Thus you reward good management and good morals. Despite being poorly argued, Dead Aid will boost Moyo’s profile. Withoutabox Submit to Film Festivals. I recommend this for all aid workers, and really anyone connected with emerging or not economies. The author’s focus for the purpose of the book is systematic aid. Her Dead Aid strategy leaves room for modest amounts of aid to be part of Africa’s development financing strategy.

Amazon Second Chance Pass it dambisw, trade it in, give it a second life. Moyo insists dambiza really is that simple. While it makes good points–particularly that humanitarian aid to Africa hasn’t worked as a way to start economic development–those points get lost in Moyo’s scattershot approach and lack of documentation.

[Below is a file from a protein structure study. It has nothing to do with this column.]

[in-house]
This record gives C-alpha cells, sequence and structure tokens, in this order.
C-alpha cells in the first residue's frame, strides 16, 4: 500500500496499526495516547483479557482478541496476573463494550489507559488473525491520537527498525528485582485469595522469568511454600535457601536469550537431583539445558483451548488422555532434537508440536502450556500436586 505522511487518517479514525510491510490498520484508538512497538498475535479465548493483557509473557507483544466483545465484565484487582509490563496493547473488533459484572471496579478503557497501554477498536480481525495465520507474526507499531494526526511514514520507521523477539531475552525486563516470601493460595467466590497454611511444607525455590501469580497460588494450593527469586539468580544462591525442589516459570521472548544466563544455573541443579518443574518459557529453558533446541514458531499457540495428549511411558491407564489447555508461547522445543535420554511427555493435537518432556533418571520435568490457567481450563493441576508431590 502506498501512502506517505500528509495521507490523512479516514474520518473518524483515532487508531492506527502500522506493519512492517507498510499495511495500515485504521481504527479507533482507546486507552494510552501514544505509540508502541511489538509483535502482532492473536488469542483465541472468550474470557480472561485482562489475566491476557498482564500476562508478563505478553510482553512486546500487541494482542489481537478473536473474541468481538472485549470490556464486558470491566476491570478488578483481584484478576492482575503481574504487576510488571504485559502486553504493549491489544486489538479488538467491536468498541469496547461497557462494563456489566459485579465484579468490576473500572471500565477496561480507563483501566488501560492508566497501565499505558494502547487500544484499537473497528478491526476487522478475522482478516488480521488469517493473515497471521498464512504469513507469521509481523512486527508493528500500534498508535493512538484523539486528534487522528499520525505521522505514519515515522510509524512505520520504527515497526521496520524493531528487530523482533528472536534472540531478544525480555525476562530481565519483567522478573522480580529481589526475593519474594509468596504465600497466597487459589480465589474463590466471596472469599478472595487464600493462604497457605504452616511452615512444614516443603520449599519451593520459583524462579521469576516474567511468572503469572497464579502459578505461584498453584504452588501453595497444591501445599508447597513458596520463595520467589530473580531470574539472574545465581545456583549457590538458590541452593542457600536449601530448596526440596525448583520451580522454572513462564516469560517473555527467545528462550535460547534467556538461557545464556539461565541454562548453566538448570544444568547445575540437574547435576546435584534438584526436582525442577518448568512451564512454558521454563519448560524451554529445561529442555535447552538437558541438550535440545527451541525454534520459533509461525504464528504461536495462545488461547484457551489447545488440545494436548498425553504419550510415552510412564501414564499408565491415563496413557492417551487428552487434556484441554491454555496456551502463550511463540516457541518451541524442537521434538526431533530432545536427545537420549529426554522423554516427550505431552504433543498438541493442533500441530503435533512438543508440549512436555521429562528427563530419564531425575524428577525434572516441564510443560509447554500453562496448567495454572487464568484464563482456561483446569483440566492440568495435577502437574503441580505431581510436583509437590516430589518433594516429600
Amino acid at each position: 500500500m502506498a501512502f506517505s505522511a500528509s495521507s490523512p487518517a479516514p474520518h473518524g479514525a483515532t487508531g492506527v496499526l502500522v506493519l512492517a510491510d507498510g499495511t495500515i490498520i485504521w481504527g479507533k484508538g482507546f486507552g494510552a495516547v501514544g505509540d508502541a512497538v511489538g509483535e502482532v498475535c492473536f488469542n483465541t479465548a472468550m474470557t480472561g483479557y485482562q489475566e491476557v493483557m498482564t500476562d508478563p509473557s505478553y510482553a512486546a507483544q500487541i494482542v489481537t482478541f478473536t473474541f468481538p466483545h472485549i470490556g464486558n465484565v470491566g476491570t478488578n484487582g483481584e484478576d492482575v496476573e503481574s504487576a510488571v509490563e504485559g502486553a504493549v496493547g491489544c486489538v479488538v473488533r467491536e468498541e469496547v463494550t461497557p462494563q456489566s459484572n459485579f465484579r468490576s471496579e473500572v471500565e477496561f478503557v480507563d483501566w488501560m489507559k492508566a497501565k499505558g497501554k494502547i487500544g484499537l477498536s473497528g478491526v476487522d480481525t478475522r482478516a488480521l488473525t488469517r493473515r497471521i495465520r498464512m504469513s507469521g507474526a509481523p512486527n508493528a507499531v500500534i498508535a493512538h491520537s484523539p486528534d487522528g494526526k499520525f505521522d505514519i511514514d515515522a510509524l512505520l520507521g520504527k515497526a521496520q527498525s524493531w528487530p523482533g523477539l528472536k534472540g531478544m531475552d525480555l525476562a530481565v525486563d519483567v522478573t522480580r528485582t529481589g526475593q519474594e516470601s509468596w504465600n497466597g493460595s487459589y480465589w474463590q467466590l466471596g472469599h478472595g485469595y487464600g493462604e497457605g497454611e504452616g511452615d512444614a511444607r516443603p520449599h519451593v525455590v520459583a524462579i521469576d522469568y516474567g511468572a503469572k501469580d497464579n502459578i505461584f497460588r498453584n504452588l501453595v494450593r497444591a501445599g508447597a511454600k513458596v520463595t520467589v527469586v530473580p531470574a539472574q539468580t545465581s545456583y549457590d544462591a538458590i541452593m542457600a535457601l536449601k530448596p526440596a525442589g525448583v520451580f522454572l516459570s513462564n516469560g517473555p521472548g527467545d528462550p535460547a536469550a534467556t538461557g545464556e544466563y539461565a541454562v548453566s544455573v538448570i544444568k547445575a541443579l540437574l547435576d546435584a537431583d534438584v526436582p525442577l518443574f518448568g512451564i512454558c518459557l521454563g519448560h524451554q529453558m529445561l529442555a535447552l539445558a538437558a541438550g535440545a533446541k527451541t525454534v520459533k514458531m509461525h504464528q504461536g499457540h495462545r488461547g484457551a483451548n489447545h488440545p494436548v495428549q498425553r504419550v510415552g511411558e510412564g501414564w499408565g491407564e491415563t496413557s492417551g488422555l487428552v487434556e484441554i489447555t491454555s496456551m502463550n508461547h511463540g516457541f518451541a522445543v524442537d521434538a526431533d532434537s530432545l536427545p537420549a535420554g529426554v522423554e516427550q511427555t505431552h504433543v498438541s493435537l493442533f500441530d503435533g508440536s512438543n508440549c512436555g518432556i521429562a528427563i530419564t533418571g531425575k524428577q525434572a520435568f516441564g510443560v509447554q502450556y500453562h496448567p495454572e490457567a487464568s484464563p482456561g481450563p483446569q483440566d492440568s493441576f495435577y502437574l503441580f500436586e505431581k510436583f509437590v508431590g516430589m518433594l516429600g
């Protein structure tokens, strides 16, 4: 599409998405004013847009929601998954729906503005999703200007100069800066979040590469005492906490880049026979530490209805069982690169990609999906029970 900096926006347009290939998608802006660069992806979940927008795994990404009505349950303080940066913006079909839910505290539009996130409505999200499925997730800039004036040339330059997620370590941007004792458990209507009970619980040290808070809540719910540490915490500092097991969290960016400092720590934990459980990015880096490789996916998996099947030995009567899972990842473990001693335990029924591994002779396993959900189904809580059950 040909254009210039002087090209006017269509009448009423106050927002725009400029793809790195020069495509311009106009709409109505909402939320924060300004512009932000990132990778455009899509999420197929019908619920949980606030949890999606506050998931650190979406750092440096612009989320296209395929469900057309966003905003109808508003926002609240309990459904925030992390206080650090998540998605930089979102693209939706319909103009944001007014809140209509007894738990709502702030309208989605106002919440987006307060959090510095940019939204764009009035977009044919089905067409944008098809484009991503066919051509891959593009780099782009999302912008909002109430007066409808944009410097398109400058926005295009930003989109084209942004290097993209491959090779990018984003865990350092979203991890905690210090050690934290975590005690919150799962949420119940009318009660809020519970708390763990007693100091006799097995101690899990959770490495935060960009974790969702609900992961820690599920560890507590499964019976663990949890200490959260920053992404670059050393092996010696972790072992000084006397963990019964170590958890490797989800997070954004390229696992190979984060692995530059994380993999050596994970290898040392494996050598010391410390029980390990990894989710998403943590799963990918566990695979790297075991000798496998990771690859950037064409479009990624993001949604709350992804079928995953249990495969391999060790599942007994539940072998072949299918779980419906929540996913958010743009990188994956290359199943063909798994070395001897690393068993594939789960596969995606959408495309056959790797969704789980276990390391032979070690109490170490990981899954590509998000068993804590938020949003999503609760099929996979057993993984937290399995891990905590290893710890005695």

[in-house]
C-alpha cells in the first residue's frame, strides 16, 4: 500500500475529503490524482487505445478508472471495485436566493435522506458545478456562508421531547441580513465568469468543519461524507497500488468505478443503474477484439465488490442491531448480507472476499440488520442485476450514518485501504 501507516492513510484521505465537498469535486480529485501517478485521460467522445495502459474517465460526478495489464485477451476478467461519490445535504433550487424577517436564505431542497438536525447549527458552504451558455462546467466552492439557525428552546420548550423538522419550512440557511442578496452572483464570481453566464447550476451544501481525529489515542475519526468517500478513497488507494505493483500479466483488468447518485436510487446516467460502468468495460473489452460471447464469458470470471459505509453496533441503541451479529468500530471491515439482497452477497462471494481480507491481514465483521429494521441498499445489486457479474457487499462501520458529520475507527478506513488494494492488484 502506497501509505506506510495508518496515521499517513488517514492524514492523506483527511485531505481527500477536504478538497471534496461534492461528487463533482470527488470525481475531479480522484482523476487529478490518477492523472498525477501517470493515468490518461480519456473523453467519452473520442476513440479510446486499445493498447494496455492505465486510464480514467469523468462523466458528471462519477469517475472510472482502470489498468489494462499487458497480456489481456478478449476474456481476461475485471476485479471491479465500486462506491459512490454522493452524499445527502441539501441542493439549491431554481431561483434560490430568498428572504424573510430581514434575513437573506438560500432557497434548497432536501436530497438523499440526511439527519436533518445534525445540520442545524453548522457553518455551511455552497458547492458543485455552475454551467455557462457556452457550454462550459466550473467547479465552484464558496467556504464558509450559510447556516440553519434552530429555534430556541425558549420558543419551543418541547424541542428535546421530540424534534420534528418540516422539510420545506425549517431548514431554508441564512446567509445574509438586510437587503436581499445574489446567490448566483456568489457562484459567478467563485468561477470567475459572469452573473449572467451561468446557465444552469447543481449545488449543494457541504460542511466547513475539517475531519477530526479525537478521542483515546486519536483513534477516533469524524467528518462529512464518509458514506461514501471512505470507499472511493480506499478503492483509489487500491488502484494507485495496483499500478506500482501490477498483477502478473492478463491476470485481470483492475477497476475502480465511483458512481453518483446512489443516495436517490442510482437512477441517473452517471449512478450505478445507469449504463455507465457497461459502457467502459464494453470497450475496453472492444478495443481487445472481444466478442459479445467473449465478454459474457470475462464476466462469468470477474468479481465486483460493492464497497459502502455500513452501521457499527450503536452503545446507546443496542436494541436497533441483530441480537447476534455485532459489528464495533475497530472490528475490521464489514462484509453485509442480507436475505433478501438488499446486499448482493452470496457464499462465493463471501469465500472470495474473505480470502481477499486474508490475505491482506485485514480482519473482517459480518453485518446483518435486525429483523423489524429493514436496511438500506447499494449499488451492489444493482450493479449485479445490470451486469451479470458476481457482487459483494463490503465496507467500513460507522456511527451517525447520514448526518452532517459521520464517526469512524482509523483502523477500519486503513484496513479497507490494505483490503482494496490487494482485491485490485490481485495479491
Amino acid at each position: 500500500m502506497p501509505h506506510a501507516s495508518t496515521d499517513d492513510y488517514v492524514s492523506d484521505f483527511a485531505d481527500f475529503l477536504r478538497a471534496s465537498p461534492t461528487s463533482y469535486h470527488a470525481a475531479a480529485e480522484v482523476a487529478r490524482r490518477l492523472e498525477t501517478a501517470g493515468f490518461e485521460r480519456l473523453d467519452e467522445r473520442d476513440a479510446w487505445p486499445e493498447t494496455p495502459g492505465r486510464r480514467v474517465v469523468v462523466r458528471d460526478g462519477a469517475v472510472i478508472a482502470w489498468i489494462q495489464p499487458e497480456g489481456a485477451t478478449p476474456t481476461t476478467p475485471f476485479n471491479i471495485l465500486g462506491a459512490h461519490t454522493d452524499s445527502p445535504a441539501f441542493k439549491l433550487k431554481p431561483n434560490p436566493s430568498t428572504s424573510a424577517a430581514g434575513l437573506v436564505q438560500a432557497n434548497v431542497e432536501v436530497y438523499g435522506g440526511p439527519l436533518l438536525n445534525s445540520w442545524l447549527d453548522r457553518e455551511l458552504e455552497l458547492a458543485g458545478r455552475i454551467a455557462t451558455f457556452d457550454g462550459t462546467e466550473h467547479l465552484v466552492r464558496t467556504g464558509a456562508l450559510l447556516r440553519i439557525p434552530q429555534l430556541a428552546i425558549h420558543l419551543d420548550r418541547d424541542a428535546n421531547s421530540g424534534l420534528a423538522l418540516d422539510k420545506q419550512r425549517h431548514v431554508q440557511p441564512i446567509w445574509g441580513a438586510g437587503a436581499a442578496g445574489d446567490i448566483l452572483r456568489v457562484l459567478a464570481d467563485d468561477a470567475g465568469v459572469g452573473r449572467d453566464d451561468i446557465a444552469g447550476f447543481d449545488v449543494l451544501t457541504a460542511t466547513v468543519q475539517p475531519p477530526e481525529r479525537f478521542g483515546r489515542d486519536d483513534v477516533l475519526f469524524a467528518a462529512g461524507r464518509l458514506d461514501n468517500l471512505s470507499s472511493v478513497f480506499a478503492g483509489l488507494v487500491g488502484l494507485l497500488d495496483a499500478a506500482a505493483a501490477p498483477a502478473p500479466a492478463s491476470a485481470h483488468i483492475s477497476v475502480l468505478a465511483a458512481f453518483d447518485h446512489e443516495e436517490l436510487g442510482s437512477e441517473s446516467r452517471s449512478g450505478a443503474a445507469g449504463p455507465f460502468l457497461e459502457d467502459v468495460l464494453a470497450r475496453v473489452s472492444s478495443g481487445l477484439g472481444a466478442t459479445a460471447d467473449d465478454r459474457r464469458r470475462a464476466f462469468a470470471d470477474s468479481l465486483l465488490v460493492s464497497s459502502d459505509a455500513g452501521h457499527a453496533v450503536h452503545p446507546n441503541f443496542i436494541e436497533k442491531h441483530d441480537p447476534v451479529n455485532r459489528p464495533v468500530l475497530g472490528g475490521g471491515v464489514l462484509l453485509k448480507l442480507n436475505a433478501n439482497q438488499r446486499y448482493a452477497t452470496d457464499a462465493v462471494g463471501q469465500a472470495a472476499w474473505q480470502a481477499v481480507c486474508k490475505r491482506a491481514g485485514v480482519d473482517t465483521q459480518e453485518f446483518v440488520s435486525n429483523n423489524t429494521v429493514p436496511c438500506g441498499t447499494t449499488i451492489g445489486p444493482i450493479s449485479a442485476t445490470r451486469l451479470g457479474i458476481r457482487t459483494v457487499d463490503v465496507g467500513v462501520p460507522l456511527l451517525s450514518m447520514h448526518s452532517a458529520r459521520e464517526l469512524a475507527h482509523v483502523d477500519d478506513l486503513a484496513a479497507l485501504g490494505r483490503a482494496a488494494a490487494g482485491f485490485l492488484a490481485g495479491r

With the first barrel, Moyo demolishes all the most cherished myths about aid being a good thing. I’m looking forward to more works by her.

Moyo is brilliant, and if our governments adopted the tactics she outlined her book we’d save millions of dollars while encouraging natural, healthy economic growth in Africa. Arguing that the aid program in Africa has not worked precisely because it was never conceived with the intention of promoting the economic development of Africa, she proposes alternatives to foreign aid.


Finally, Moyo comes across as an enthusiastic proponent of trade with China but only mentions in passing that China has slack labor and environmental prerequisites for trade. The core of her argument is that there is a better alternative [and it deserves] to be taken seriously.